Who Do You Think You Are?
Family Histories Of World War II
Survivors And Descendants Edited by Róisín Healy and Gearóid Barry Bloomsbury Academic, 256 pages, £19.99
I’m always struck by just how quickly our memories become the fabric of history, and therefore why it’s important that we share our stories with future generations. For example, my children are fascinated by my mother’s experiences of the Blitz, and by her descriptions of spending the night in an Anderson shelter.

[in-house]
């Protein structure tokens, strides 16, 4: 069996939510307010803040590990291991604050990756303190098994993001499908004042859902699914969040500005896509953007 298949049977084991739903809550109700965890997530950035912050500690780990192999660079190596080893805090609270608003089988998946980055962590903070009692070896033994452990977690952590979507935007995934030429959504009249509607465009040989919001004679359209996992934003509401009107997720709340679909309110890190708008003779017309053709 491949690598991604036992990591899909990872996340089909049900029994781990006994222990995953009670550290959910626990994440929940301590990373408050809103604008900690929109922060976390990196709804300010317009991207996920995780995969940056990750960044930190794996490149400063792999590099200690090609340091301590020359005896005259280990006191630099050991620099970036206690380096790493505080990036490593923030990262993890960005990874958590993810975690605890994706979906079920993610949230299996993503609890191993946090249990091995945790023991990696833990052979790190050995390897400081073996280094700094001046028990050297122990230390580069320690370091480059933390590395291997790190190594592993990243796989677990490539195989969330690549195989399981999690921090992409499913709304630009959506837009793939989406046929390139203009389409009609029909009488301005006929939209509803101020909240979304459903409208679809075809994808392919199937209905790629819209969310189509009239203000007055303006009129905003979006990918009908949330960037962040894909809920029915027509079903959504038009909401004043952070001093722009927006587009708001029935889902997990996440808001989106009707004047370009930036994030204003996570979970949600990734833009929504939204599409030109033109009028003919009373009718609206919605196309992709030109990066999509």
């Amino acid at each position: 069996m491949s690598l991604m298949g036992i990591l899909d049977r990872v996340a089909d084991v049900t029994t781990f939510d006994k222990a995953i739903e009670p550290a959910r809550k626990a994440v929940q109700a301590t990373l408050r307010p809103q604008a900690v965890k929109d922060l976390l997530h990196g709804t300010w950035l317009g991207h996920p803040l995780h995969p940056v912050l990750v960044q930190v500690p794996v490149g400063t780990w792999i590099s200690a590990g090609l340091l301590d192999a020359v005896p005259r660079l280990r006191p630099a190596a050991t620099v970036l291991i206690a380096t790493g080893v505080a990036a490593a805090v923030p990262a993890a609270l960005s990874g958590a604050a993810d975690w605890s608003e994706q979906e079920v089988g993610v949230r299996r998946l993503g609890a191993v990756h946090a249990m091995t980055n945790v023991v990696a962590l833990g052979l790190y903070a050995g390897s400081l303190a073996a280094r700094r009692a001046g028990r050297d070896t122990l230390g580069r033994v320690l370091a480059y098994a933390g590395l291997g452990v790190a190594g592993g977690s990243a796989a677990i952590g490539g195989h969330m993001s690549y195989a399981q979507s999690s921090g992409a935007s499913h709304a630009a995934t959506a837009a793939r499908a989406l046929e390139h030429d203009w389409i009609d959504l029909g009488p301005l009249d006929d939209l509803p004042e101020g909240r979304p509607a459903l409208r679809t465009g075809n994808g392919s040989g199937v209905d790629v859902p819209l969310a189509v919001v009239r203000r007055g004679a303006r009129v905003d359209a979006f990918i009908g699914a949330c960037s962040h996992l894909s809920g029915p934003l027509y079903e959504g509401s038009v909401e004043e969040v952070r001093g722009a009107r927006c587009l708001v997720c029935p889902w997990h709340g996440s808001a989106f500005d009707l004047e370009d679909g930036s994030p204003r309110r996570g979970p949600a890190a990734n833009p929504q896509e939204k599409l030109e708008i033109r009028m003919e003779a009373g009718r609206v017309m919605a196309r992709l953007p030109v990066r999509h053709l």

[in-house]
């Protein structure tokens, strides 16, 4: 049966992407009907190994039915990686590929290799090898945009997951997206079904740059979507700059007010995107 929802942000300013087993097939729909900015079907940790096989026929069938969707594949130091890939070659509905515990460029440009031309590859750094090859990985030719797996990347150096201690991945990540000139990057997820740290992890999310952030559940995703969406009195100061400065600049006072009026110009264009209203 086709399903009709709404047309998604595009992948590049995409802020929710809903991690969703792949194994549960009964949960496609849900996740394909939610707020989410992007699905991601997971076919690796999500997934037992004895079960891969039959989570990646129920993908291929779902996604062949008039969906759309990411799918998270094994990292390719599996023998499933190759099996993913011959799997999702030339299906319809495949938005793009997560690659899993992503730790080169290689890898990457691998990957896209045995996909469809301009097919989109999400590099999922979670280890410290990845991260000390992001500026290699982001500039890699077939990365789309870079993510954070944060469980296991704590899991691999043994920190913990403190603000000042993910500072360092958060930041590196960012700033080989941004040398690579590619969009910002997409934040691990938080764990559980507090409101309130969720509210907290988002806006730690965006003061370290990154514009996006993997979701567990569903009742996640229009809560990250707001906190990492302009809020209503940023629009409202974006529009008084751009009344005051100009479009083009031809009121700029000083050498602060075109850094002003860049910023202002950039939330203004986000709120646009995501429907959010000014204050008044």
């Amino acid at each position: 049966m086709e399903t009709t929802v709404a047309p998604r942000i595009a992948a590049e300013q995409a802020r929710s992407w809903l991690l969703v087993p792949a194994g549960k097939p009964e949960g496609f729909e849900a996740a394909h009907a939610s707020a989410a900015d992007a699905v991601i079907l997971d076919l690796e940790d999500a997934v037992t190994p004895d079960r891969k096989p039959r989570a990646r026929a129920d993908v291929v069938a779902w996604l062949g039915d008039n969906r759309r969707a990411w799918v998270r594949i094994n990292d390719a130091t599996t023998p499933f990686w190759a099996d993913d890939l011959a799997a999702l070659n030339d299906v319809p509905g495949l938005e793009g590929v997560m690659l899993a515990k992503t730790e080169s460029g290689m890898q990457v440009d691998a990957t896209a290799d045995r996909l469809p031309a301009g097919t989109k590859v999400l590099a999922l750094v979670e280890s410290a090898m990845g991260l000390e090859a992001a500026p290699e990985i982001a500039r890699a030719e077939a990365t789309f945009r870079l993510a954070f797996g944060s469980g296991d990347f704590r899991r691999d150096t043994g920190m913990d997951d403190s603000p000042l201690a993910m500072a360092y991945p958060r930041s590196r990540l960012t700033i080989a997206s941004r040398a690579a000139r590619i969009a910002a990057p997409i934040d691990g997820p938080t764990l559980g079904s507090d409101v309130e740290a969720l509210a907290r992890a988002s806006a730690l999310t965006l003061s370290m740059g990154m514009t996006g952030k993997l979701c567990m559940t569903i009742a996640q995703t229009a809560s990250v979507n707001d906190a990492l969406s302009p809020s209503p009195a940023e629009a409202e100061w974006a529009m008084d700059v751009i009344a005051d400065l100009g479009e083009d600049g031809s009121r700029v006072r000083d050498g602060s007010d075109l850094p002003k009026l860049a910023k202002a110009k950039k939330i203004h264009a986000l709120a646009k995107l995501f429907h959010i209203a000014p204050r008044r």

The power of Healy and Barry’s book lies in the way the stories are told. The editors present a collection of 13 essays by contributors describing their families’ experiences of the Second World War, blending academic insight with family histories that are infused with personal memories and reflections. Importantly, they cover the conflict from a range of different viewpoints, including an account of what it was like growing up in Germany during the war and afterwards. As a result, the essays are moving and fascinating in equal measure, and can help the reader understand how the war impacted on individual lives in a way that traditional narrative histories often fail to achieve. The only criticism is that, in trying to cover so much ground, the book gives only a fleeting impression of different lives, leaving readers wanting more depth.